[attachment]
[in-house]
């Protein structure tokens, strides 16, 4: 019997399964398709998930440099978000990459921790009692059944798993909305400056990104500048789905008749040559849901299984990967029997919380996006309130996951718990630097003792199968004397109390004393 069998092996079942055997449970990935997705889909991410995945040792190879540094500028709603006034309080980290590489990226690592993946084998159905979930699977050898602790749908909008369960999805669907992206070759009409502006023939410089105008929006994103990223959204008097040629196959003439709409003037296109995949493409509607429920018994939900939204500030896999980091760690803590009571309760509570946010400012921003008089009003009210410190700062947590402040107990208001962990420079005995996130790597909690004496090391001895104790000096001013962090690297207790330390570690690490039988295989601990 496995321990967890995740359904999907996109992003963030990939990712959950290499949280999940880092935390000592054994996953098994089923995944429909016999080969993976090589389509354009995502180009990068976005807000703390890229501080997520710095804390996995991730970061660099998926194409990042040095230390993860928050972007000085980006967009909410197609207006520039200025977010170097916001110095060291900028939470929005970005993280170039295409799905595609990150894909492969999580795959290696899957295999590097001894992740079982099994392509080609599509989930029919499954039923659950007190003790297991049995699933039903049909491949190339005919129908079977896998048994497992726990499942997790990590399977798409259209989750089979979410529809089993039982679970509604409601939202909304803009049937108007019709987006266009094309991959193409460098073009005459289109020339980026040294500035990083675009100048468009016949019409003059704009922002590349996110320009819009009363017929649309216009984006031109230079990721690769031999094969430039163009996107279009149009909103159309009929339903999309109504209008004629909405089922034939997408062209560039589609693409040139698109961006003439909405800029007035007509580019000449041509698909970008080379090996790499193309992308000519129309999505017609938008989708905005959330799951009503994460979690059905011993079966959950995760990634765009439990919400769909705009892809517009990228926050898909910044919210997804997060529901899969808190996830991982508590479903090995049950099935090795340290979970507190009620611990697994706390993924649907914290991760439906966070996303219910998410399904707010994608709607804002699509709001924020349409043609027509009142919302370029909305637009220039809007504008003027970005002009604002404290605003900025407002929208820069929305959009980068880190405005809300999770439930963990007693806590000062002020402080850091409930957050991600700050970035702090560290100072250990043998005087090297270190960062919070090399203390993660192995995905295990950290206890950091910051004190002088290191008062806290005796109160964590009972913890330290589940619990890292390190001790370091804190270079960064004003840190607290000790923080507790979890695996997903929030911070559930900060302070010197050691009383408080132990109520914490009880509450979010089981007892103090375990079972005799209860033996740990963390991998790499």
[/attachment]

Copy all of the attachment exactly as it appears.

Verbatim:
[in-house]
């Protein structure tokens, strides 16, 4: 019997399964398709998930440099978000990459921790009692059944798993909305400056990104500048789905008749040559849901299984990967029997919380996006309130996951718990630097003792199968004397109390004393 069998092996079942055997449970990935997705889909991410995945040792190879540094500028709603006034309080980290590489990226690592993946084998159905979930699977050898602790749908909008369960999805669907992206070759009409502006023939410089105008929006994103990223959204008097040629196959003439709409003037296109995949493409509607429920018994939900939204500030896999980091760690803590009571309760509570946010400012921003008089009003009210410190700062947590402040107990208001962990420079005995996130790597909690004496090391001895104790000096001013962090690297207790330390570690690490039988295989601990 496995321990967890995740359904999907996109992003963030990939990712959950290499949280999940880092935390000592054994996953098994089923995944429909016999080969993976090589389509354009995502180009990068976005807000703390890229501080997520710095804390996995991730970061660099998926194409990042040095230390993860928050972007000085980006967009909410197609207006520039200025977010170097916001110095060291900028939470929005970005993280170039295409799905595609990150894909492969999580795959290696899957295999590097001894992740079982099994392509080609599509989930029919499954039923659950007190003790297991049995699933039903049909491949190339005919129908079977896998048994497992726990499942997790990590399977798409259209989750089979979410529809089993039982679970509604409601939202909304803009049937108007019709987006266009094309991959193409460098073009005459289109020339980026040294500035990083675009100048468009016949019409003059704009922002590349996110320009819009009363017929649309216009984006031109230079990721690769031999094969430039163009996107279009149009909103159309009929339903999309109504209008004629909405089922034939997408062209560039589609693409040139698109961006003439909405800029007035007509580019000449041509698909970008080379090996790499193309992308000519129309999505017609938008989708905005959330799951009503994460979690059905011993079966959950995760990634765009439990919400769909705009892809517009990228926050898909910044919210997804997060529901899969808190996830991982508590479903090995049950099935090795340290979970507190009620611990697994706390993924649907914290991760439906966070996303219910998410399904707010994608709607804002699509709001924020349409043609027509009142919302370029909305637009220039809007504008003027970005002009604002404290605003900025407002929208820069929305959009980068880190405005809300999770439930963990007693806590000062002020402080850091409930957050991600700050970035702090560290100072250990043998005087090297270190960062919070090399203390993660192995995905295990950290206890950091910051004190002088290191008062806290005796109160964590009972913890330290589940619990890292390190001790370091804190270079960064004003840190607290000790923080507790979890695996997903929030911070559930900060302070010197050691009383408080132990109520914490009880509450979010089981007892103090375990079972005799209860033996740990963390991998790499």